By Jay S. Edited by Lemon Law School
Many law schools now offer exciting dual degree programs. The opportunity can be appealing to the ambitious law student who may have interests at the intersection of different domains. Pursuing an additional degree can certainly open up new doors, but the value can be difficult to assess, while the costs and time commitment must be paid up-front. In the following sections, I talk about the dual degree decision, with a particular focus on the popular JD/MBA.
Dual degrees, broadly
There are a seemingly endless number of dual degree options for JDs. This is especially true of law schools that are part of a larger umbrella university. Here is a sample of the combinations offered at Georgetown University Law Center:
The list goes endlessly on. While Georgetown seems to be a particularly prolific offeror of dual degrees, many other large universities have similarly long lists.
Interested in policy research and legislation? This JD/MPP dual degree offered by a collaboration between NYU Law and Harvard Kennedy School might be your ticket to a high powered degree in government. Are you a community activist interested in racial justice? UCLA Law has an exceptional critical race studies program and a JD/MA in African-American studies.
In general, the concept of a dual degree program is the opportunity to graduate from both programs in less time (and potentially less money) than it would take if you attended each school independently. This is possible through cross-registration and shared credits across both schools.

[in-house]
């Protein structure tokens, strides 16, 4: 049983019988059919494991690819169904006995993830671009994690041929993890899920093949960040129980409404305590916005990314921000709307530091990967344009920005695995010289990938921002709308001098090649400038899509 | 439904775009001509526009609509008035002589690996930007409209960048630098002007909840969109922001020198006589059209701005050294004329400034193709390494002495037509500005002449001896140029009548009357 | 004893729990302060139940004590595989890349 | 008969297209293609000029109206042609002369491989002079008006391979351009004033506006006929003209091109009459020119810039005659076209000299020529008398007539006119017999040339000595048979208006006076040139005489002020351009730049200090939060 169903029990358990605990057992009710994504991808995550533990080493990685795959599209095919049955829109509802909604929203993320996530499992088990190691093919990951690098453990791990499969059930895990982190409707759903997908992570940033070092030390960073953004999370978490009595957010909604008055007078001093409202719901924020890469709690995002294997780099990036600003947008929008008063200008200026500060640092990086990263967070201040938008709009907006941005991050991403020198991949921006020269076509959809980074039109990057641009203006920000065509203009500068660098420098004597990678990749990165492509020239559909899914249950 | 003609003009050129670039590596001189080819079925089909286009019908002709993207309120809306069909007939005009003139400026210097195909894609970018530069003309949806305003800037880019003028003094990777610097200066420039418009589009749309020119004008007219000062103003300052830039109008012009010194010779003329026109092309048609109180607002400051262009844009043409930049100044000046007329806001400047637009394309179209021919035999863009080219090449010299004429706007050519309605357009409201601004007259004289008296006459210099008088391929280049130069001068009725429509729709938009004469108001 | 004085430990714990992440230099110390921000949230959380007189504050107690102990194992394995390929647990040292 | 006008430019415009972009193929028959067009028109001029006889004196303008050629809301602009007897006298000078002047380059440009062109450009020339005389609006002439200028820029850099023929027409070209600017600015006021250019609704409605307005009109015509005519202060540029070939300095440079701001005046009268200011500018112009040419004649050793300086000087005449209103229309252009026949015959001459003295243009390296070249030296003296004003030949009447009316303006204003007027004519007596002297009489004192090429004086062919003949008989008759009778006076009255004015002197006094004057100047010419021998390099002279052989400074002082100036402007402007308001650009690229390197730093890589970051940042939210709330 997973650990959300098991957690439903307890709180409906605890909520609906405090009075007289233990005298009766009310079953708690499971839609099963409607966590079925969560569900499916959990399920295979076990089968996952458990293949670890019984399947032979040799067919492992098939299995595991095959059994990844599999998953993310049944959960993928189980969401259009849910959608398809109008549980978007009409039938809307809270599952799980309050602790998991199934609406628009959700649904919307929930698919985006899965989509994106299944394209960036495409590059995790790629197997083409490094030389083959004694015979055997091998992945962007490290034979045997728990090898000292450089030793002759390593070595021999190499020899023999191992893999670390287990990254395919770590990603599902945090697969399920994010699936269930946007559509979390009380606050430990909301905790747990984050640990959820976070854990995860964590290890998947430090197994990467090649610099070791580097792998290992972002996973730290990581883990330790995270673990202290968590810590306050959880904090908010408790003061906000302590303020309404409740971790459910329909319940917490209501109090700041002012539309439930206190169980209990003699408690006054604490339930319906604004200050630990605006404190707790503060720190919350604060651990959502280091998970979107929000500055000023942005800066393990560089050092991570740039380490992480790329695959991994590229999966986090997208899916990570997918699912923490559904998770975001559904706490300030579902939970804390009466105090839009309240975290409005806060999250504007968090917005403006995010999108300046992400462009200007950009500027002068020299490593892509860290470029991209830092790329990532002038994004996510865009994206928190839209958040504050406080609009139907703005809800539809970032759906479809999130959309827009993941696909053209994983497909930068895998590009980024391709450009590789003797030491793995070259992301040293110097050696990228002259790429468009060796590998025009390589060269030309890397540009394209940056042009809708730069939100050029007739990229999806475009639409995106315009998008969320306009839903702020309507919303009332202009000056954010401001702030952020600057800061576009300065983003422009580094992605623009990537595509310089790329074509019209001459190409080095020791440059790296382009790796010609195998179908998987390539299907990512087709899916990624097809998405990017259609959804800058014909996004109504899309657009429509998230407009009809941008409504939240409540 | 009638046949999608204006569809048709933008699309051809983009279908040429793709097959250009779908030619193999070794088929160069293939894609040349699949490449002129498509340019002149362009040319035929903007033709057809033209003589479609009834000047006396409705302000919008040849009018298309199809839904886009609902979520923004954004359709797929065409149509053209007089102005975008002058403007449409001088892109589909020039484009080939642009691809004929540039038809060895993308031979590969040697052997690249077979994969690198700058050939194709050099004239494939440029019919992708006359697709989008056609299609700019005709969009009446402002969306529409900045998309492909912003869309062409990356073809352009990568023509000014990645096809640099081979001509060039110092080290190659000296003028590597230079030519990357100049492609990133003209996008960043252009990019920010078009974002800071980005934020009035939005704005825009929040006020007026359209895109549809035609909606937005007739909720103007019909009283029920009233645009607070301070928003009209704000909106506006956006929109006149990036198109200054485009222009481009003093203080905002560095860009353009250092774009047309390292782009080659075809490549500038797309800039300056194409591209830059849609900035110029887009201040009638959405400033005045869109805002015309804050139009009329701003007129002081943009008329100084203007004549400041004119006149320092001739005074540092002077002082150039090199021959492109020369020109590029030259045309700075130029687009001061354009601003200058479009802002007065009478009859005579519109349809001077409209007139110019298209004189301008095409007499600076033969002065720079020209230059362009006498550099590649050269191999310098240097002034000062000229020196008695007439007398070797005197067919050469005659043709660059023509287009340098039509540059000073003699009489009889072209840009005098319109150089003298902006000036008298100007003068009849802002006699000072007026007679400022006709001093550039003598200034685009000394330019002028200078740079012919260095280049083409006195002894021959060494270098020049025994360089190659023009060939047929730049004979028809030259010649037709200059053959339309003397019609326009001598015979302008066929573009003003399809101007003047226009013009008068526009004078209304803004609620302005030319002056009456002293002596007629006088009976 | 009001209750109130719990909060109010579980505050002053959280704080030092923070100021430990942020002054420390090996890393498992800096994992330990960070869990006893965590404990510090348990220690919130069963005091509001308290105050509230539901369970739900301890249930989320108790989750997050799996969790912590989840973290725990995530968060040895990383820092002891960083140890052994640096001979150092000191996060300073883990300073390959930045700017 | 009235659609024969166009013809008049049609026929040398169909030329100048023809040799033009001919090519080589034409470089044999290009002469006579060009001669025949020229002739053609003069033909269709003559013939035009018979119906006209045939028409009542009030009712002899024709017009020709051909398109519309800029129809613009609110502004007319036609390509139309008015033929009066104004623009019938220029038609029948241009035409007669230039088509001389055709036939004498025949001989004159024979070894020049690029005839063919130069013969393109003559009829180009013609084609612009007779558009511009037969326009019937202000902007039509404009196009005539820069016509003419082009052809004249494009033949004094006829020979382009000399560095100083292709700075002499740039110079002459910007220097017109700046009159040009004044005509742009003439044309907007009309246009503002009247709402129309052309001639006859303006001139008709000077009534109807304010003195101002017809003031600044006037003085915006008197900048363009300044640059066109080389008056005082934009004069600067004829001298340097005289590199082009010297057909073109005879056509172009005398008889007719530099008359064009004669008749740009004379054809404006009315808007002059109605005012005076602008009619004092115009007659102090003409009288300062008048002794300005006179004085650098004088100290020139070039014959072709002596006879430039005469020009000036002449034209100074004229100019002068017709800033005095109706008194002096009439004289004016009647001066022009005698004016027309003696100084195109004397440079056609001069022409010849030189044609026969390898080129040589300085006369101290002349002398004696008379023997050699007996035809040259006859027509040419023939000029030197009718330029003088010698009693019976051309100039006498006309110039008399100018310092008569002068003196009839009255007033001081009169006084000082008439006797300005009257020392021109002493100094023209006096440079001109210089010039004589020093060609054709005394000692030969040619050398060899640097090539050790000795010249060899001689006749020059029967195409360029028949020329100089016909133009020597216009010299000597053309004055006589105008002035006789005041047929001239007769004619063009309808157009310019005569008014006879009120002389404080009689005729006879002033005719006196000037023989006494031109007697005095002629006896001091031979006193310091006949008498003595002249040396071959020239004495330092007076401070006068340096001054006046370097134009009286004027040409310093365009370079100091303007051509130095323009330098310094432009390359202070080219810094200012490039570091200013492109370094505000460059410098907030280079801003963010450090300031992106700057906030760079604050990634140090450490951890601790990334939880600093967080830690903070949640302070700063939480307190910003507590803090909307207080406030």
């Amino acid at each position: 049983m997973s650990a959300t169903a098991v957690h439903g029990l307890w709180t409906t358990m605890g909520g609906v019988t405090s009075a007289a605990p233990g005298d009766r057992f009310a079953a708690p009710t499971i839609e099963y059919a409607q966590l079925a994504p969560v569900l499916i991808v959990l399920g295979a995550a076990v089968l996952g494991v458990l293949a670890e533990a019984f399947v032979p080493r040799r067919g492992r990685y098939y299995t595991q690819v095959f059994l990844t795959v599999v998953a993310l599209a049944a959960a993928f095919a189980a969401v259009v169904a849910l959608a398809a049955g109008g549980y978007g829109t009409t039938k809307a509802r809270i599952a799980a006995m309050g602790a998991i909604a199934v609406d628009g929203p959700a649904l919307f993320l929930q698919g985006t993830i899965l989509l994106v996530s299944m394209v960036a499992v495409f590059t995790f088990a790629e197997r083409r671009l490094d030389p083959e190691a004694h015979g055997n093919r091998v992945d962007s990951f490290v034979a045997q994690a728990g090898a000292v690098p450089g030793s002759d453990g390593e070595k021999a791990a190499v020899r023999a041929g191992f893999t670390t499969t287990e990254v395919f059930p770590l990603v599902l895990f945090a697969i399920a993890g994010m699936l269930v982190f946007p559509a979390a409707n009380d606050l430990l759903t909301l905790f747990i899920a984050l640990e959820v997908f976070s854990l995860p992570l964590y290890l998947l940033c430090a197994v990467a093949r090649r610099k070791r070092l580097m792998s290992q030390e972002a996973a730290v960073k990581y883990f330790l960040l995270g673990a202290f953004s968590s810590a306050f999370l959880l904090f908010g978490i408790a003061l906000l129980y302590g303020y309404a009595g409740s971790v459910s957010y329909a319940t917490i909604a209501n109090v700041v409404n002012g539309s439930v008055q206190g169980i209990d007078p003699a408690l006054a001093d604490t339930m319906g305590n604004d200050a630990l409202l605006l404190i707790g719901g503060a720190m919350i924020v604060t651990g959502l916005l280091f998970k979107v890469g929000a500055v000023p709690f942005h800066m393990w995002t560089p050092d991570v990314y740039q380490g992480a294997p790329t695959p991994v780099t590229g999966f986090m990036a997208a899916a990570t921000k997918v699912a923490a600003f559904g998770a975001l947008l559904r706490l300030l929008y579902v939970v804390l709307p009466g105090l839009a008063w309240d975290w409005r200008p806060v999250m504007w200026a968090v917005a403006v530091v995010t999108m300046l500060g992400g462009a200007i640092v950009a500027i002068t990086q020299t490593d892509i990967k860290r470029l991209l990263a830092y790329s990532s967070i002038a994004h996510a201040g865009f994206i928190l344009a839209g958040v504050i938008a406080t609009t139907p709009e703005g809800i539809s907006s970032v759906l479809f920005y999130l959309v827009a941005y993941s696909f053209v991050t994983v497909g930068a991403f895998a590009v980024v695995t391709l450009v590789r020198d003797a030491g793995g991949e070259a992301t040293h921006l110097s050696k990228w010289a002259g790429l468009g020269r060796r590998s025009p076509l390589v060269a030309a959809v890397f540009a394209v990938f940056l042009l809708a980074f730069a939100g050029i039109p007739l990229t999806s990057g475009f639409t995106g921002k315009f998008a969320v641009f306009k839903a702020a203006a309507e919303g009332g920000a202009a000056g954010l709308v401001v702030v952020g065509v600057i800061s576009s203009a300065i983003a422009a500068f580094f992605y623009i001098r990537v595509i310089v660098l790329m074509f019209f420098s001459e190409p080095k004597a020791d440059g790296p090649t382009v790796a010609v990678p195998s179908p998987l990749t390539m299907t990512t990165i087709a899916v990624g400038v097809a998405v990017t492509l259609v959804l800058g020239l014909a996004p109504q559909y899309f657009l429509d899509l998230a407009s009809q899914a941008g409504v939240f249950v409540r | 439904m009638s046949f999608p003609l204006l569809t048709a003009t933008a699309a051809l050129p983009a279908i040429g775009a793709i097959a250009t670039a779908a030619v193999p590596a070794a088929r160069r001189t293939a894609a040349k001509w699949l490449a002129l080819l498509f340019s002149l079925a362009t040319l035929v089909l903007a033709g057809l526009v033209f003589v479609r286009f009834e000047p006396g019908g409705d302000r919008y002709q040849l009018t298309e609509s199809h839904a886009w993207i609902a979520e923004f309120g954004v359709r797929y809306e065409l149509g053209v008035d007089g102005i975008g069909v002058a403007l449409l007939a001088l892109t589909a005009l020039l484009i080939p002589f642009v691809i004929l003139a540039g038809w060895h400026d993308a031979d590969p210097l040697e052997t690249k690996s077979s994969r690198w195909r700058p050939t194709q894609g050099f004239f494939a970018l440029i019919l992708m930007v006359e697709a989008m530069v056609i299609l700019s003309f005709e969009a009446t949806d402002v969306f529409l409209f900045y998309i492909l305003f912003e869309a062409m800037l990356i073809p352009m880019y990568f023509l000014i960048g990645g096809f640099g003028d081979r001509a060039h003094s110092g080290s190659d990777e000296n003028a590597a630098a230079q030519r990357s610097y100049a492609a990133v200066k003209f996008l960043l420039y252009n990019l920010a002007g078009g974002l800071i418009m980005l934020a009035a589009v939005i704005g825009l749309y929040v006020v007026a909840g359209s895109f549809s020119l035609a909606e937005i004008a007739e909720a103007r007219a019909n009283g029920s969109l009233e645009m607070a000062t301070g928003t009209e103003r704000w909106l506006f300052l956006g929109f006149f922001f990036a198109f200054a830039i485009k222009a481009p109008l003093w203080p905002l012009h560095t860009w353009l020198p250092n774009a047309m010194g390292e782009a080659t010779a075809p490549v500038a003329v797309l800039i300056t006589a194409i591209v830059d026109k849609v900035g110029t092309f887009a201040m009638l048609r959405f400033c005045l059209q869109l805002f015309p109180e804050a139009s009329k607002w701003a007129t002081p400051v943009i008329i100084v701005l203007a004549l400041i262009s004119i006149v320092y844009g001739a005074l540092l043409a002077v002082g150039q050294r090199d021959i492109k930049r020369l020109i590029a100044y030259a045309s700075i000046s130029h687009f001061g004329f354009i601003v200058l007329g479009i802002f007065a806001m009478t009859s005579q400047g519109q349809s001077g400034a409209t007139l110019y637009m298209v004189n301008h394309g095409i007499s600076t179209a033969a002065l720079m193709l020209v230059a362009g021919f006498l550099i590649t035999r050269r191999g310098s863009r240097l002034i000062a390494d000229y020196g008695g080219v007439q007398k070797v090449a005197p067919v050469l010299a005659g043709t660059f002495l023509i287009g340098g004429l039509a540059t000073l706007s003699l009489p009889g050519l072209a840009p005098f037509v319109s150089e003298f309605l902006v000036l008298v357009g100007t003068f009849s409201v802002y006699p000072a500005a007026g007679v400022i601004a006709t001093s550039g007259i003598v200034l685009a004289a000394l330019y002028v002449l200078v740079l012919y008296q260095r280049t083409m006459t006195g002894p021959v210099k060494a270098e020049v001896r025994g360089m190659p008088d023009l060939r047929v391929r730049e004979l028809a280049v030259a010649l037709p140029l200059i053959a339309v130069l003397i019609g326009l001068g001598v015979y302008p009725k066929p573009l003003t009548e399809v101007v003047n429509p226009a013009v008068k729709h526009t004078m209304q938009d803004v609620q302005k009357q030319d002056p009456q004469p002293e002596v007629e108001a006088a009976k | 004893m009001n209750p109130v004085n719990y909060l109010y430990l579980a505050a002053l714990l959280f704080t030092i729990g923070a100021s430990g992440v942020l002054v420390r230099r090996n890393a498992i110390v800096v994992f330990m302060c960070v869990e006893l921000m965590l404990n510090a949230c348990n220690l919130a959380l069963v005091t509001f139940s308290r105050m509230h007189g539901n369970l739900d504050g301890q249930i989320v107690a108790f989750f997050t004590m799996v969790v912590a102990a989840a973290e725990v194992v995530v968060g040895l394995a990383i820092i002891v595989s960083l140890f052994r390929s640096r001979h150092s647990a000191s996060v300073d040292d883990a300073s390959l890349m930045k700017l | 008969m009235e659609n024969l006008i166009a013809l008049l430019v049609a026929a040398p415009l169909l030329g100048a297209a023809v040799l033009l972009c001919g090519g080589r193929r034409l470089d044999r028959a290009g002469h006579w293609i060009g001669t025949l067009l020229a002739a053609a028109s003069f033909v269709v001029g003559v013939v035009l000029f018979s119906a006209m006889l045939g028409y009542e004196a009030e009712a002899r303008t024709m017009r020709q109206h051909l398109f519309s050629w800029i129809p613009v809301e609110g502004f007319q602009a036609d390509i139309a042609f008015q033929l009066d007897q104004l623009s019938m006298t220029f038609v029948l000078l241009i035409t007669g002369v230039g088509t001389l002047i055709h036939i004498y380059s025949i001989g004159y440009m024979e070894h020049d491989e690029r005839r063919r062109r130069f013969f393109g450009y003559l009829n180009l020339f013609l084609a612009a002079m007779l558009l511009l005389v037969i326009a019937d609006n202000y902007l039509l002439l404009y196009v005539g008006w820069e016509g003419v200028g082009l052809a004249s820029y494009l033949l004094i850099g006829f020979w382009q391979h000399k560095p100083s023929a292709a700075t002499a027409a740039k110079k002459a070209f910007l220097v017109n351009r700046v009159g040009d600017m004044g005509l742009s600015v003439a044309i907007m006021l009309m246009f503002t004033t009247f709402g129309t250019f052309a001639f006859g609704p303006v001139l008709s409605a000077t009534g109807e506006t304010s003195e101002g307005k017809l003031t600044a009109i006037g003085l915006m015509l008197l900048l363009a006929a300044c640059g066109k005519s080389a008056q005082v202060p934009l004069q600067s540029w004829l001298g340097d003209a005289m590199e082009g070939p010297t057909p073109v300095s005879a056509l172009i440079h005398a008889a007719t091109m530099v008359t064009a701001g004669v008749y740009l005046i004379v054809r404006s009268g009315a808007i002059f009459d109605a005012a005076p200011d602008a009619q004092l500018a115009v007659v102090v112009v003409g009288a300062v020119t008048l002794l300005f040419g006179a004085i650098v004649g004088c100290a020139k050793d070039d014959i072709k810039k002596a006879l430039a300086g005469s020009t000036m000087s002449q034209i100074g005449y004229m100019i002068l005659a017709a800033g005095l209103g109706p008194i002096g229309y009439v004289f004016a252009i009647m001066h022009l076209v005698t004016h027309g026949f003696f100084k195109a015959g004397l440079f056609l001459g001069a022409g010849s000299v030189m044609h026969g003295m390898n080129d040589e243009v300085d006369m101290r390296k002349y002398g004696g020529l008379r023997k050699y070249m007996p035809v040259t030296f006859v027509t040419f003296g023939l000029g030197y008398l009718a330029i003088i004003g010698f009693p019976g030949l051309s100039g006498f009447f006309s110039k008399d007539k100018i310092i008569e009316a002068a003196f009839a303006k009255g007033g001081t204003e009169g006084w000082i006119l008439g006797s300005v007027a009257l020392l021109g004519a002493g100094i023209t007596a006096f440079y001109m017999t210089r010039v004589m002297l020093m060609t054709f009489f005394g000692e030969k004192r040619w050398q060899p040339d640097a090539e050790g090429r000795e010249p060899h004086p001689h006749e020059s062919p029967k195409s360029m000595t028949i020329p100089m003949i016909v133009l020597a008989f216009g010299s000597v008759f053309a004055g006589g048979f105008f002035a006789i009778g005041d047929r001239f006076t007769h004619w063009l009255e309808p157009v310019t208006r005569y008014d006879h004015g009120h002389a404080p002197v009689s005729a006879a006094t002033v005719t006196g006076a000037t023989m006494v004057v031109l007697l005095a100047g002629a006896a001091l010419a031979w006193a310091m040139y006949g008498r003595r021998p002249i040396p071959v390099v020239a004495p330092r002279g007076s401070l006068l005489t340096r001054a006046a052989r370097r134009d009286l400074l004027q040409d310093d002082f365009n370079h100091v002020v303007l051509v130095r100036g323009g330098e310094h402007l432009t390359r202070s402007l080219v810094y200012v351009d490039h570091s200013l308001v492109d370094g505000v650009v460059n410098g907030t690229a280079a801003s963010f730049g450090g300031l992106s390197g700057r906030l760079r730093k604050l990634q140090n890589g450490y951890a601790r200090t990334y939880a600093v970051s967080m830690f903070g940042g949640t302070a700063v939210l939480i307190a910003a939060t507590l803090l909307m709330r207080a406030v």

Be aware that a dual degree program will almost certainly require more credits and will likely be an academically rigorous, time-intensive period of your life. You may be taking 1-2 more classes than your classmates in each semester and you could potentially be adding a year or more of study to the traditional JD curriculum.
For summer internships, the dual degree program can actually expand your opportunity to try new careers if your program includes another year or more. This could be a great time to sample different career paths that you otherwise may not have had a chance to look at. In that sense, a dual degree can be a very effective means of career exploration.
The final and perhaps most important aspect of the dual degree program is the career opportunity. No one wants to study harder and longer just to be told that their employment will look the same. This is more of a case-by-case analysis, but from anecdotal observations, it seems to me that adding a degree to the JD will not have an immediate impact on your employability unless you choose to forgo a legal career. In the long-term, it seems that the second degree does lend credibility and, paired with your legal experience, can open doors for you earlier than your peers.
From here on, I’ll talk about one of the most popular dual degree options that a handful of JDs opt into every year: the JD/MBA. Incidentally, this is also the degree program that I graduated from.
Is a JD/MBA worth it?
Whether a JD/MBA is worth it will depend on your career goals, academic interests, and ability to stomach more schooling beyond the JD. The most profitable career available to lawyers is generally in BigLaw, a profession that provides counsel to corporate entities and wealthy clients. As such, business fundamentals are concomitants to a successful career in BigLaw. Perhaps that is why the JD/MBA is probably the most popular dual degree for JDs keen on making a living in that industry.
Learning accounting, finance, marketing, and other soft skills like managing a team and leadership principles with a cohort of people that will resemble (or perhaps will become) your clients is probably one of the best ways to prepare yourself for a BigLaw career in transactions, M&A, or any other number of fields that implicate businesses.